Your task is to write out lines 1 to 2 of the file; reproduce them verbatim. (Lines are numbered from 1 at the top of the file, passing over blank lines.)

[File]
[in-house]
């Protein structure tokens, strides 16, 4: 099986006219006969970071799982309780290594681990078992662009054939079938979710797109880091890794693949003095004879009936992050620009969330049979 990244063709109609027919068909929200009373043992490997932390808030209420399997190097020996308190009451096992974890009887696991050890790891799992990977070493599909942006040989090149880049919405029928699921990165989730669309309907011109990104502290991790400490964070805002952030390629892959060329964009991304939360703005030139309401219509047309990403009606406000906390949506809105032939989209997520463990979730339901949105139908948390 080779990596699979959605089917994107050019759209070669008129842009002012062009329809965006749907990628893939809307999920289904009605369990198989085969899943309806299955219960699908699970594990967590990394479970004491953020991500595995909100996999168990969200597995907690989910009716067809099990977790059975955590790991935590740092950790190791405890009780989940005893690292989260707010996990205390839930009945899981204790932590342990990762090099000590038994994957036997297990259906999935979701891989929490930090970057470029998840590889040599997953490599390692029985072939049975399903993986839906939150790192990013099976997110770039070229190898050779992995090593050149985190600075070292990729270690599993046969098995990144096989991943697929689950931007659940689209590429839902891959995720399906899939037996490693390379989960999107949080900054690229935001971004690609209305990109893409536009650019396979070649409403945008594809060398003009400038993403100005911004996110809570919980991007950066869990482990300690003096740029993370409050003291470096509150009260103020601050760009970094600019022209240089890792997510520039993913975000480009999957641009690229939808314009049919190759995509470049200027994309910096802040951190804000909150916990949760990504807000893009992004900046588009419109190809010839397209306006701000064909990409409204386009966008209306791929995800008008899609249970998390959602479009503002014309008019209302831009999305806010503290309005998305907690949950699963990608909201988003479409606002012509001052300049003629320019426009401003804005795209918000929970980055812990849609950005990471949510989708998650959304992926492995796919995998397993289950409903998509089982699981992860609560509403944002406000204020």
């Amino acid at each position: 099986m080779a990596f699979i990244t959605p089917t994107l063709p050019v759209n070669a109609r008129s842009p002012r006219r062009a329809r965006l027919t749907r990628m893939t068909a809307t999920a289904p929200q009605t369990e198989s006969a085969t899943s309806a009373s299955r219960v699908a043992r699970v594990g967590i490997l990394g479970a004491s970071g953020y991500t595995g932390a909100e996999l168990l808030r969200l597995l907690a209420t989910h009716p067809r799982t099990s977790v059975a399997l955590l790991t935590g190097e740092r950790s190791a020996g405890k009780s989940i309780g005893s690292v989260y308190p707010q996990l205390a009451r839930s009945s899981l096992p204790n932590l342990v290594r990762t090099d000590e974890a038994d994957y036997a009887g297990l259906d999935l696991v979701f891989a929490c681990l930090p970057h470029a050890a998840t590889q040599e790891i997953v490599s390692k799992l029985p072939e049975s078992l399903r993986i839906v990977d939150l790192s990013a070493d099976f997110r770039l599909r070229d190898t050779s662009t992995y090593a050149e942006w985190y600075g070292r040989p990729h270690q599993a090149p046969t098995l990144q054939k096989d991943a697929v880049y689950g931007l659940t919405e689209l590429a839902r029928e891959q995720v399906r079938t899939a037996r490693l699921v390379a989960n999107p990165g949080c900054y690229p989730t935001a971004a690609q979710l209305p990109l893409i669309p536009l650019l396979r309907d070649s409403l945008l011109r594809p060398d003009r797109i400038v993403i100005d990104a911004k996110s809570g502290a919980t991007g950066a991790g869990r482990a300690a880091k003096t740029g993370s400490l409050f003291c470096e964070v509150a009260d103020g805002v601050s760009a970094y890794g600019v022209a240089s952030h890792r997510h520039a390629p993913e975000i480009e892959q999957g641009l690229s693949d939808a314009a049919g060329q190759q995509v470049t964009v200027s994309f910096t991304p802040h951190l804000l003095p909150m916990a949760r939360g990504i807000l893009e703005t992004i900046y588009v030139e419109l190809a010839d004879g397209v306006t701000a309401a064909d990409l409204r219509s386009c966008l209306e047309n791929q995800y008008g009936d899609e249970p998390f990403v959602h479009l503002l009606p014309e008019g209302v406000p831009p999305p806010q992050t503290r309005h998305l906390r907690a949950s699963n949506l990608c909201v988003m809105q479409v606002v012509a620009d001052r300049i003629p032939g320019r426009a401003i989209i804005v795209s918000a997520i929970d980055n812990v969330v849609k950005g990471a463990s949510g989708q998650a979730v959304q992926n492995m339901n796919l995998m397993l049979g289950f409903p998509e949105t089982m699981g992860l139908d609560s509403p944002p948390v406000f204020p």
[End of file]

[in-house]
């Protein structure tokens, strides 16, 4: 099986006219006969970071799982309780290594681990078992662009054939079938979710797109880091890794693949003095004879009936992050620009969330049979 990244063709109609027919068909929200009373043992490997932390808030209420399997190097020996308190009451096992974890009887696991050890790891799992990977070493599909942006040989090149880049919405029928699921990165989730669309309907011109990104502290991790400490964070805002952030390629892959060329964009991304939360703005030139309401219509047309990403009606406000906390949506809105032939989209997520463990979730339901949105139908948390 080779990596699979959605089917994107050019759209070669008129842009002012062009329809965006749907990628893939809307999920289904009605369990198989085969899943309806299955219960699908699970594990967590990394479970004491953020991500595995909100996999168990969200597995907690989910009716067809099990977790059975955590790991935590740092950790190791405890009780989940005893690292989260707010996990205390839930009945899981204790932590342990990762090099000590038994994957036997297990259906999935979701891989929490930090970057470029998840590889040599997953490599390692029985072939049975399903993986839906939150790192990013099976997110770039070229190898050779992995090593050149985190600075070292990729270690599993046969098995990144096989991943697929689950931007659940689209590429839902891959995720399906899939037996490693390379989960999107949080900054690229935001971004690609209305990109893409536009650019396979070649409403945008594809060398003009400038993403100005911004996110809570919980991007950066869990482990300690003096740029993370409050003291470096509150009260103020601050760009970094600019022209240089890792997510520039993913975000480009999957641009690229939808314009049919190759995509470049200027994309910096802040951190804000909150916990949760990504807000893009992004900046588009419109190809010839397209306006701000064909990409409204386009966008209306791929995800008008899609249970998390959602479009503002014309008019209302831009999305806010503290309005998305907690949950699963990608909201988003479409606002012509001052300049003629320019426009401003804005795209918000929970980055812990849609950005990471949510989708998650959304992926492995796919995998397993289950409903998509089982699981992860609560509403944002406000204020």